Transperineal Implementation of Biocompatible Balloon in Patients Treated With Radiotherapy for Prostate Carcinoma: Feasibility and Quality Assurance Study in Terms of Anatomical Stabilization Using Image Registration Techniques
- *Corresponding Author:
- Kouloulias V
National University of Athens, Greece
E-mail: [email protected]
Received Date: March 29, 2013; Accepted Date: April 18, 2013; Published Date: April 25, 2013
Citation: Vassilis K, George M, John G, Theodoros K, Kalliopi P, et al. (2013) Transperineal Implementation of Biocompatible Balloon in Patients Treated With Radiotherapy for Prostate Carcinoma: Feasibility and Quality Assurance Study in Terms of Anatomical Stabilization Using Image Registration Techniques. J Bioequiv Availab 5:142-148. doi: 10.4172/jbb.1000149
Copyright: © 2013 Vassilis K, et al. This is an open-access article distributed under the terms of the Creative Commons Attribution License, which permits unrestricted use, distribution, and reproduction in any medium, provided the original author and source are credited.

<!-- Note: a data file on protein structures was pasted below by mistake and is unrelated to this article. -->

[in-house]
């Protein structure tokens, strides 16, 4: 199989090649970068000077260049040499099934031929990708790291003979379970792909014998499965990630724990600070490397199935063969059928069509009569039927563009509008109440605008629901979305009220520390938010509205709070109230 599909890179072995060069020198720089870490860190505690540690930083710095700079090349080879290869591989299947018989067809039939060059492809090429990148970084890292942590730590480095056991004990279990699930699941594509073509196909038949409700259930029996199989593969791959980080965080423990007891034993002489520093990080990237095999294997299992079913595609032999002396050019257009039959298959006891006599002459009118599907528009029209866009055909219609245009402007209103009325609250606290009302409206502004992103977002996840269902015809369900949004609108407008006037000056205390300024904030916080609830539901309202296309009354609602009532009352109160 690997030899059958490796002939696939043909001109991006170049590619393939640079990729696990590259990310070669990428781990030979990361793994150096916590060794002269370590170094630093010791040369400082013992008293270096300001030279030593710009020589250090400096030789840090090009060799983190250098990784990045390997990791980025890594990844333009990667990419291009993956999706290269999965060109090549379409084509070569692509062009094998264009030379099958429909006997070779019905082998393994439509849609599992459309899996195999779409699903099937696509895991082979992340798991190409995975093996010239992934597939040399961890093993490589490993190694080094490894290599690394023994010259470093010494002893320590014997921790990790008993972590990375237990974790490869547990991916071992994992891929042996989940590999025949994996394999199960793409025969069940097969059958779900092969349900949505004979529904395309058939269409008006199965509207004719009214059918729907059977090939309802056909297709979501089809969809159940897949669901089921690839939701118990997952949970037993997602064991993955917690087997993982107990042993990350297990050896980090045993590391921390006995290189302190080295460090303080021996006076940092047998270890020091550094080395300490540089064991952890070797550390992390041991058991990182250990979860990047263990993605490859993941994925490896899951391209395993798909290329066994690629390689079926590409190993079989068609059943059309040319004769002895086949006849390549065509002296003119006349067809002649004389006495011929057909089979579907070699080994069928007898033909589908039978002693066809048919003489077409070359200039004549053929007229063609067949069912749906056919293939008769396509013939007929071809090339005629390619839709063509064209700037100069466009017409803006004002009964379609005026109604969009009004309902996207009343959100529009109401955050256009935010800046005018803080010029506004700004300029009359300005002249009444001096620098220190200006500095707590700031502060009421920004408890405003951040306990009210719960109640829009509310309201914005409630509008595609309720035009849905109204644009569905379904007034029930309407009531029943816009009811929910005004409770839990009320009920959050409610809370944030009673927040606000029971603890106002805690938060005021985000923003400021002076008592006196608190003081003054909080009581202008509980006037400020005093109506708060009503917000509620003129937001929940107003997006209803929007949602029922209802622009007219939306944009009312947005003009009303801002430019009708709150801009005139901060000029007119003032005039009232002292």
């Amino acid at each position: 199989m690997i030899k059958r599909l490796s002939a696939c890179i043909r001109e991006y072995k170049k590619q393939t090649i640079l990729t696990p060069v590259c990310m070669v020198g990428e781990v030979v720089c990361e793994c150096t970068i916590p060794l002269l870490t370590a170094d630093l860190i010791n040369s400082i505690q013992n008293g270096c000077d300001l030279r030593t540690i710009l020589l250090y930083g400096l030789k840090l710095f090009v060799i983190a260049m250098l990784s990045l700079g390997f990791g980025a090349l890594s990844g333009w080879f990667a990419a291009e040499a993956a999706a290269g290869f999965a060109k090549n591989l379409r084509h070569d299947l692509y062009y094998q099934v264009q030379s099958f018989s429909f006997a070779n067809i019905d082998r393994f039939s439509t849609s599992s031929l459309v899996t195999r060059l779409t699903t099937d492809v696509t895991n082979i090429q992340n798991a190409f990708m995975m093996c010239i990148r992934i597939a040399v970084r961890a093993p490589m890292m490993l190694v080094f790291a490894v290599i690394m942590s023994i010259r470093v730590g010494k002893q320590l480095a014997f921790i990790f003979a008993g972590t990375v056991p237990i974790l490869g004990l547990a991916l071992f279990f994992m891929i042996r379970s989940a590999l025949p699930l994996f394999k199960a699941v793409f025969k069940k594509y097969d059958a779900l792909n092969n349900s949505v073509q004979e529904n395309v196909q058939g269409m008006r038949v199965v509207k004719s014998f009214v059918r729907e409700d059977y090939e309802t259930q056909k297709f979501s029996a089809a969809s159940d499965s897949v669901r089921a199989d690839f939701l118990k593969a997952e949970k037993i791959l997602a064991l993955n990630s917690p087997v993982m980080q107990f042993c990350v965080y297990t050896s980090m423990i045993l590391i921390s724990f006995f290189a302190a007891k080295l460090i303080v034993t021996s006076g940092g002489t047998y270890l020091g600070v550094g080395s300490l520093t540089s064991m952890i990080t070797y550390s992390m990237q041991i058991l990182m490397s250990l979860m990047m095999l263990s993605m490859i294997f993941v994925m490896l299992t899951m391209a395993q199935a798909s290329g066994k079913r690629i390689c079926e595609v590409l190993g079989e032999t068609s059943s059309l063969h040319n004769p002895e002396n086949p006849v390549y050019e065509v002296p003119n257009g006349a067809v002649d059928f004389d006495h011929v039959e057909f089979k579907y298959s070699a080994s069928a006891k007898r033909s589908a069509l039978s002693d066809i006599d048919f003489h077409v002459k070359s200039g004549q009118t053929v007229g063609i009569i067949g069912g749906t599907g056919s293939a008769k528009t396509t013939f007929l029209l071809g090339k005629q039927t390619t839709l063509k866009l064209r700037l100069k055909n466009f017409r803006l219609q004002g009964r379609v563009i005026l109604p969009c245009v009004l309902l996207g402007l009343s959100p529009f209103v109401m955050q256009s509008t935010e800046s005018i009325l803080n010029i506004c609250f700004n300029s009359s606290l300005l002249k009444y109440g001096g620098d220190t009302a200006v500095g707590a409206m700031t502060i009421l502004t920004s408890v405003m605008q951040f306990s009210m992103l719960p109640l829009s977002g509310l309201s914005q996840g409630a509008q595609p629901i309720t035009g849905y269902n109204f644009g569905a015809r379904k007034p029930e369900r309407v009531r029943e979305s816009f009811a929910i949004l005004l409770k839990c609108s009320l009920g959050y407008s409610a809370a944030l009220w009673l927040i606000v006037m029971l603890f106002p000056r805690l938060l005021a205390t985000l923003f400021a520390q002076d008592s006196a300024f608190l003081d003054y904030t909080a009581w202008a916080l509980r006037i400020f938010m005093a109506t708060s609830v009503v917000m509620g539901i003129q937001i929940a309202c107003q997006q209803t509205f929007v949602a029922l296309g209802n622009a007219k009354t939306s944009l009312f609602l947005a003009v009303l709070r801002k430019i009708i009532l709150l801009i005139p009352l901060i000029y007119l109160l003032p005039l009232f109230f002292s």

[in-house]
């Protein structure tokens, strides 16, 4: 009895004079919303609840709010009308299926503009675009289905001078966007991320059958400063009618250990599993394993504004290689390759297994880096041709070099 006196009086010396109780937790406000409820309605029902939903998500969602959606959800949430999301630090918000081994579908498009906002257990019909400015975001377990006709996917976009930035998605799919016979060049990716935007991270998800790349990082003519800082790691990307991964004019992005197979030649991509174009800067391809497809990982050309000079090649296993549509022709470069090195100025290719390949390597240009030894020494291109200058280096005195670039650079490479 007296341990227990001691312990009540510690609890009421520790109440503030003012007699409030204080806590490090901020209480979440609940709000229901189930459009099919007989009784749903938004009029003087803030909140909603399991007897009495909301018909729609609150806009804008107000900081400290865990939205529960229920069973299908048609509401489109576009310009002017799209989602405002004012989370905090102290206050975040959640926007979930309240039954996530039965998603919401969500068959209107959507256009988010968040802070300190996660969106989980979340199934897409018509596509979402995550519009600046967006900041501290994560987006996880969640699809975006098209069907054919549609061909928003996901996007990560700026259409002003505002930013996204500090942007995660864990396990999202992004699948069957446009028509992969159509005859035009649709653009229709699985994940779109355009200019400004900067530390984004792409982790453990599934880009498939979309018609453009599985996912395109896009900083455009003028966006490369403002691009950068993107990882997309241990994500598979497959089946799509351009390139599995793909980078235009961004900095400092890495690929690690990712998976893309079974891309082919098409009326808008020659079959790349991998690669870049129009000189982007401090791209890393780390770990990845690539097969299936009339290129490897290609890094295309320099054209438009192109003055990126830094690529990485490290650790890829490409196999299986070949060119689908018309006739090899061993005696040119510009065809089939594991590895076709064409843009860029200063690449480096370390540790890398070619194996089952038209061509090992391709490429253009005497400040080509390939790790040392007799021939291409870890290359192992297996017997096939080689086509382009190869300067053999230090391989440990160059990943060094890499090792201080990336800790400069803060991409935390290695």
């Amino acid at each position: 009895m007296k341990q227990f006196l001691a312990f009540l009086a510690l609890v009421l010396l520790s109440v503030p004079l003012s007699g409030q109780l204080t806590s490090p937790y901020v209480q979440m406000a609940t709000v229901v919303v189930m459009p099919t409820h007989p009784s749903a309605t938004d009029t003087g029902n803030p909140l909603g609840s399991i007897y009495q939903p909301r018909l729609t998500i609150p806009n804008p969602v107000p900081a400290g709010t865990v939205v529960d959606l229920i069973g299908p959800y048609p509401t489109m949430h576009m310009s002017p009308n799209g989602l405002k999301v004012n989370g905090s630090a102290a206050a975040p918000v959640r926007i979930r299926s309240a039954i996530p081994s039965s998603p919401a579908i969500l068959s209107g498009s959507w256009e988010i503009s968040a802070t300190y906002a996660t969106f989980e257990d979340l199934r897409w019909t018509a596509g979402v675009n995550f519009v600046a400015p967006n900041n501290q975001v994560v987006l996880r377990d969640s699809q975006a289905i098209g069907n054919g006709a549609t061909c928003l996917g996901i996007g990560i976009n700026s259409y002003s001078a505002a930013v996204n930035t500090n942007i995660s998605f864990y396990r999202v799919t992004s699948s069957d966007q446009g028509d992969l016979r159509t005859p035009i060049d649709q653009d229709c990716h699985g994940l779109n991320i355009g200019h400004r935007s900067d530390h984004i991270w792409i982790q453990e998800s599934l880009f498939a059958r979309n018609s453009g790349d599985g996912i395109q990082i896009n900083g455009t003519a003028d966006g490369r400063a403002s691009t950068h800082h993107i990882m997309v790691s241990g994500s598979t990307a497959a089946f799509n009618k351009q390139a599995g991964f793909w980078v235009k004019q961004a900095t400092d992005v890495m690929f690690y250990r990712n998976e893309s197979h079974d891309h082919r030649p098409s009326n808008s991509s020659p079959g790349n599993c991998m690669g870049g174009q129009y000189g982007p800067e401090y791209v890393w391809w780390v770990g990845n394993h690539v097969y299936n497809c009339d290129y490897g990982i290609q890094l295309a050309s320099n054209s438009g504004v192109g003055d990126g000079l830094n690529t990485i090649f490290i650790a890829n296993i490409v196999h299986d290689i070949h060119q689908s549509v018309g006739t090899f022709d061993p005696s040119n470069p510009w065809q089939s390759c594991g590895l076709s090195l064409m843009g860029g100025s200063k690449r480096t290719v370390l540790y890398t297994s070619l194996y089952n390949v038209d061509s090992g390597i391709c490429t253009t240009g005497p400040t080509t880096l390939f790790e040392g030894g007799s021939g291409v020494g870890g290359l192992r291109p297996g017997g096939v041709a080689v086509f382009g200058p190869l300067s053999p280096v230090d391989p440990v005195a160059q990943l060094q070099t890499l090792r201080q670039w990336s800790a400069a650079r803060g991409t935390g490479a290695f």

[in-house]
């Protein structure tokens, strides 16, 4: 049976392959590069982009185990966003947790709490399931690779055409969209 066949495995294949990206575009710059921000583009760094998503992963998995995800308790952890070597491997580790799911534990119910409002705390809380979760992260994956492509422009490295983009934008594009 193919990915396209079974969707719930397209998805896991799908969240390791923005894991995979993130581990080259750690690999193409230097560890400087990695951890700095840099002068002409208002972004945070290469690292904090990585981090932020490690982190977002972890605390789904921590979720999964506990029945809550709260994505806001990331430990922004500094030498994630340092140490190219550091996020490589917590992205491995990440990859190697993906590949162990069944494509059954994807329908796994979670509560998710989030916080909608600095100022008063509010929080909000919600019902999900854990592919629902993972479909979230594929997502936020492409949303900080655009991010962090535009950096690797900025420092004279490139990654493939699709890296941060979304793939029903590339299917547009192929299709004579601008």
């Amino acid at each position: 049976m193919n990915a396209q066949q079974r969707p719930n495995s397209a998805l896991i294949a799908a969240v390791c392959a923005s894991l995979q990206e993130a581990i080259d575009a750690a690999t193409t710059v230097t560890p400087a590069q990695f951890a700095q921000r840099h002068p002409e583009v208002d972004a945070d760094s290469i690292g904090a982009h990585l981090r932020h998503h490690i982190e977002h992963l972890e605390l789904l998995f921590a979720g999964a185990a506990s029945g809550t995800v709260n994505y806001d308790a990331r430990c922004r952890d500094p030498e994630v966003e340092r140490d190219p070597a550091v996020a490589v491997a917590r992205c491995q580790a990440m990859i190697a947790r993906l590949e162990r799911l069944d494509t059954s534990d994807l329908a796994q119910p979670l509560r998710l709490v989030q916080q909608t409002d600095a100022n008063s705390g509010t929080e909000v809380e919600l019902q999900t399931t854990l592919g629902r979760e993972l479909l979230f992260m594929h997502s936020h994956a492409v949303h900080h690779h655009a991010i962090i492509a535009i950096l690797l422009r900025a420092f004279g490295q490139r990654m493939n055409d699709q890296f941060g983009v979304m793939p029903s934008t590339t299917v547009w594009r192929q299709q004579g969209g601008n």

The purpose of this study was to evaluate the feasibility of the transperineal implementation of biocompatible balloon (Prospace®) as well as the quality assurance of the procedure in terms of anatomical stabilization of the implant and reproductivity of treatment parameters during radiation therapy. Between December 2011 and February 2012, ten patients diagnosed with localized low risk prostate cancer, GS <7, PSA <10, cT1-2, were treated with external three dimensional conformal radiation therapy (3DCRT). Before the initiation of treatment, the Prospace® balloon was implanted by a minimally invasive procedure, though the perineum in the intermediate space between the rectum and the prostate. All patients underwent 3DCRT with 76-78 Gy in 38-39 daily fractions (2.0 Gy/ fraction). We evaluated the implant stabilization by examining by Computed Tomography its position right after implantation and three weeks after initiation of treatment, by using non-rigid registration technique. We also evaluated the acute toxicity according to EORTC/RTOG radiation toxicity criteria and also according to Subjective-RectoSigmoid (S-RS) scale based on the endoscopic terminology of the World Organization for Digestive Endoscopy, as well as pain related to Prospace implementation according to Visual Analogue Score (VAS). By using registration techniques, the Prospace device was found stable in sequential CTs with x,y,z-axis displacements up to 2.1 mm, 3 mm and 2.2 mm, respectively. The mean VAS score related to Prospace was 1.4(± 0.5) and the mean score of rectal toxicity according to S-RS score was 1.9(± 0.6). The implementation of PROSPACE is feasible. Implant’s position is relative stable. The procedure is minimally invasive with no recorded side effects. The incidence of patient-reported acute Gastrointestinal (GI) and Genitourinary (GU) toxicity as well as findings from flexible rectosigmoidoscopy, following high dose of 3DCRT after the prospace implantation, were low. The study is on-going and further results with analyzed data from more patients will be reported.